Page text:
Drug repurposing involves identifying FDA-approved drugs that may be effective for diseases they’re not currently approved for. We believe that this is a much more efficient process than new drug research and development for rare diseases like Castleman disease.
Here are the facts:
- Currently, there are ~2,500 FDA approved drugs that treat 25% of the ~10,000 human diseases
- No treatments exist for over 7,000 diseases, many of which are rare and deadly
- Developing a new drug can cost $2-3 billion an can take 13-15 years before impacting patients
- Many rare diseases are heterogeneous and/or idiopathic.
By definition, rare diseases do not affect a large patient population and often do not present enough of a commercial incentive for pharmaceutical companies to develop new treatments.
“Drug repurposing empowers the community affected by a rare disease to take action to find cures”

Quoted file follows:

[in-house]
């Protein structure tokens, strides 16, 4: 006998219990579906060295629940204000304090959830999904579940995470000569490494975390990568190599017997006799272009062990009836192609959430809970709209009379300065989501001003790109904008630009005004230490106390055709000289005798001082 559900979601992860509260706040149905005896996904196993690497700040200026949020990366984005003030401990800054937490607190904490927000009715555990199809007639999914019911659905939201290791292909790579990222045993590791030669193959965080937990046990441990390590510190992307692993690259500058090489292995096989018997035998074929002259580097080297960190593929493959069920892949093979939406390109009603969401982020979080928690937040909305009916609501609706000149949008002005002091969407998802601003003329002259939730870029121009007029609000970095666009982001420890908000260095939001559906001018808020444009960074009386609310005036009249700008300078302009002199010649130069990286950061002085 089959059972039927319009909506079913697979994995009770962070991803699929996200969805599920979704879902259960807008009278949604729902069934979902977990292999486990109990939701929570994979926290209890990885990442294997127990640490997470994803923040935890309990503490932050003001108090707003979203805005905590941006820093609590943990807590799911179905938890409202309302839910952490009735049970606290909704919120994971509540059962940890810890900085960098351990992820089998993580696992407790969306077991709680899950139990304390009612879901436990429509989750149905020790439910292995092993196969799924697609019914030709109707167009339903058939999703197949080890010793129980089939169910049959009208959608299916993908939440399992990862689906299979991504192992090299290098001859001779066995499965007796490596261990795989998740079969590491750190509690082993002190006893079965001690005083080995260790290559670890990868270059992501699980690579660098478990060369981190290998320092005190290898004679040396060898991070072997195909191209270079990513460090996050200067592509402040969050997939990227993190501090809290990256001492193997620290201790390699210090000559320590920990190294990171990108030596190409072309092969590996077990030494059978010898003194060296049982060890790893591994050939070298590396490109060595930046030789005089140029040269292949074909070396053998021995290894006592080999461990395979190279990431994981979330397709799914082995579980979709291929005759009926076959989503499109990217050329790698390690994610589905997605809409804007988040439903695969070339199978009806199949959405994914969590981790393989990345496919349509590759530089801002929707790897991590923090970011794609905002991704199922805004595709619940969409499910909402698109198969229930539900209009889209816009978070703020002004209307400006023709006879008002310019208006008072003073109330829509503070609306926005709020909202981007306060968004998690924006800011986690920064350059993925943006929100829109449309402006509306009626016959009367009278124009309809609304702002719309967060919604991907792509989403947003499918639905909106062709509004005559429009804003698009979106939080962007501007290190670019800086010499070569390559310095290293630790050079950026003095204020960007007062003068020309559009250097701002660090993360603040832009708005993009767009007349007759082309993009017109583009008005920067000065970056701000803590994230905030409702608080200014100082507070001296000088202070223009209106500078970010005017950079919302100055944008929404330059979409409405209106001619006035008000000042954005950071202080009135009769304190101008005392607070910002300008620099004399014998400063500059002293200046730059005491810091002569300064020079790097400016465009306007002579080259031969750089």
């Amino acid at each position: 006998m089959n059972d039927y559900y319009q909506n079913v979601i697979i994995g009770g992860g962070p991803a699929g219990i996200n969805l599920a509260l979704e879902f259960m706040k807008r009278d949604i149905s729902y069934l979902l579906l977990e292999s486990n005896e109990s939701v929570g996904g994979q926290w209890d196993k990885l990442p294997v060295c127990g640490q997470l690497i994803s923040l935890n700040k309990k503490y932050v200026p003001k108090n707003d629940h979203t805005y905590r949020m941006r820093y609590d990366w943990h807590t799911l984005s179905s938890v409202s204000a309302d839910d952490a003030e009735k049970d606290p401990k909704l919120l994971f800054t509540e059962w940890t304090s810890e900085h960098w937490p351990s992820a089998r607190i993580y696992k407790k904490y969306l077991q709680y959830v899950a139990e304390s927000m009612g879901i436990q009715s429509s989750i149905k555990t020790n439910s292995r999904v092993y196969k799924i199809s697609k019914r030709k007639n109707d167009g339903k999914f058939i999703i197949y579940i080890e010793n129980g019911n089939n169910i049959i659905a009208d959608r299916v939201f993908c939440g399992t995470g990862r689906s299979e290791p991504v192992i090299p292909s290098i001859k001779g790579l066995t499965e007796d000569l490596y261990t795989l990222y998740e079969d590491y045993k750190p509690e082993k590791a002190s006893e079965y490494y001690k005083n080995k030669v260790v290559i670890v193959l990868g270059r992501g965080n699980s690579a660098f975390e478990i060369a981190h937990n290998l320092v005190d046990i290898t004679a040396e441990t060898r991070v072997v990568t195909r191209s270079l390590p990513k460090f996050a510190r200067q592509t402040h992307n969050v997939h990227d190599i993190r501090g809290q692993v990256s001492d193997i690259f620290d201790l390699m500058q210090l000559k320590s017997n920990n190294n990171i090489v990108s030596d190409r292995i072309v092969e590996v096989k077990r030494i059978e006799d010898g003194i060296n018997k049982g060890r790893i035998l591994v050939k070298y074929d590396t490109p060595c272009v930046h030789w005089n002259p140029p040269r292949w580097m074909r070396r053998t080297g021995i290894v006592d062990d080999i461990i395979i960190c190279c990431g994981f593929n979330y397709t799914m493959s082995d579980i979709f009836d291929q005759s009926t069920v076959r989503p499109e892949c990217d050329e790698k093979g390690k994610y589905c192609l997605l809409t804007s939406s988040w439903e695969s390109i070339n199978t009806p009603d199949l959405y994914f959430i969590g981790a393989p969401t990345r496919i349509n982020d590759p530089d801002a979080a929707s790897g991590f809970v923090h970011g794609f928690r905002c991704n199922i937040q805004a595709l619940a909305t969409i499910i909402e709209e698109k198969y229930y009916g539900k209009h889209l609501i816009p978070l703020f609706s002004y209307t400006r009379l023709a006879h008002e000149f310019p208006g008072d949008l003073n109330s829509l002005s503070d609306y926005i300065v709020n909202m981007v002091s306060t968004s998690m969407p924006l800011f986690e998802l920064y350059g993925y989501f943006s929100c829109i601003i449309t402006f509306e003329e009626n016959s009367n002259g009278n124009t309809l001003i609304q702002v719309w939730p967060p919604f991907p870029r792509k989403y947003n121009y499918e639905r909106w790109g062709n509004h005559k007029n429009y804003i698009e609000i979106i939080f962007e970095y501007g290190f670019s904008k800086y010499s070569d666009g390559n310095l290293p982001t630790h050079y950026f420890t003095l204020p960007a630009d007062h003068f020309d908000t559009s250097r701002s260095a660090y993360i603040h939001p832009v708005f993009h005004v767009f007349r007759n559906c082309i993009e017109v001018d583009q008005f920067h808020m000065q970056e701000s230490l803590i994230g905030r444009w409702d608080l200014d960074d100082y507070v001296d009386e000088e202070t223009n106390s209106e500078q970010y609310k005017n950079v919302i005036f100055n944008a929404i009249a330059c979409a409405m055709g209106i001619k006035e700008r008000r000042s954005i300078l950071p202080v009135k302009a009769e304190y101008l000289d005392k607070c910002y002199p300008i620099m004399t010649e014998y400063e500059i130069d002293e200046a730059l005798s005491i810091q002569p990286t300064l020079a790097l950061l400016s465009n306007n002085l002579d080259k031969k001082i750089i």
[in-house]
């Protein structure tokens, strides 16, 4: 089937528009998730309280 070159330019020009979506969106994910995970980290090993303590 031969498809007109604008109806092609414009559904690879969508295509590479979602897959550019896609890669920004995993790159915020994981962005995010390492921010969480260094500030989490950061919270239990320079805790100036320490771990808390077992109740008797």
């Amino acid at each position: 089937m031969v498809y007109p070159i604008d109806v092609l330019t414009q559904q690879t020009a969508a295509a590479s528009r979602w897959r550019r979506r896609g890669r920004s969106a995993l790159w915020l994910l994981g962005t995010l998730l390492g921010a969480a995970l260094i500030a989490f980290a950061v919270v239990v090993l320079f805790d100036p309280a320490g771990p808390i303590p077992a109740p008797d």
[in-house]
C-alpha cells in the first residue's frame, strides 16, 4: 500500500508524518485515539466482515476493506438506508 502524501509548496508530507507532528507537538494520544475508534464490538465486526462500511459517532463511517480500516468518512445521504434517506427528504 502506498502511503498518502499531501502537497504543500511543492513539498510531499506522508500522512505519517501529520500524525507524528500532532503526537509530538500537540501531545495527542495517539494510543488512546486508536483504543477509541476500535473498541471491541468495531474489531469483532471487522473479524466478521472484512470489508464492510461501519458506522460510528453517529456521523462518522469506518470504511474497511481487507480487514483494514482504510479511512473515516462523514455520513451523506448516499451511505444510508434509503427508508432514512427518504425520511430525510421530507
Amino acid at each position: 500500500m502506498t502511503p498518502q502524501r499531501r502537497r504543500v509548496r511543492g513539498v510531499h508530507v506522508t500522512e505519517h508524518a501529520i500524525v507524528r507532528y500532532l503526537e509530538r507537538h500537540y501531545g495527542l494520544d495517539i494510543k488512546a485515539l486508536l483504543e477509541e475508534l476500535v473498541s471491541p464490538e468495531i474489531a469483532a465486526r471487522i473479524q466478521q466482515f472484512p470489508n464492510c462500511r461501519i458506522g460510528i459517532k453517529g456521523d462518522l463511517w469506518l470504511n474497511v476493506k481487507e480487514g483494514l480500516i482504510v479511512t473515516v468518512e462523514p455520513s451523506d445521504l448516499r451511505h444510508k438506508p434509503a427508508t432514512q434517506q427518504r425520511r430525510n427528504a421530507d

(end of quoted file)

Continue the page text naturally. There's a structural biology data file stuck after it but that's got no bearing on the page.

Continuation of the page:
Given the insufficient interest for new drug development, drug repurposing provides a potential solution. The basic idea of drug repurposing is that many diseases share similar defects and thus may benefit from the same treatments. Once a treatment has been FDA-approved and shown to be safe and effective for at least one disease, it is more likely to be safe and potentially effective in a new disease area than new, untested compounds. Research is required to identify and match potential treatments to specific conditions. This approach is often much faster and cheaper than new drug development.
Thus, redirecting more funding and research towards maximizing the utility of existing treatments, rather than focusing solely on the expensive, time-consuming and risky development of novel drugs, is potentially one of the fastest and most effective ways to get treatments to patients with rare diseases.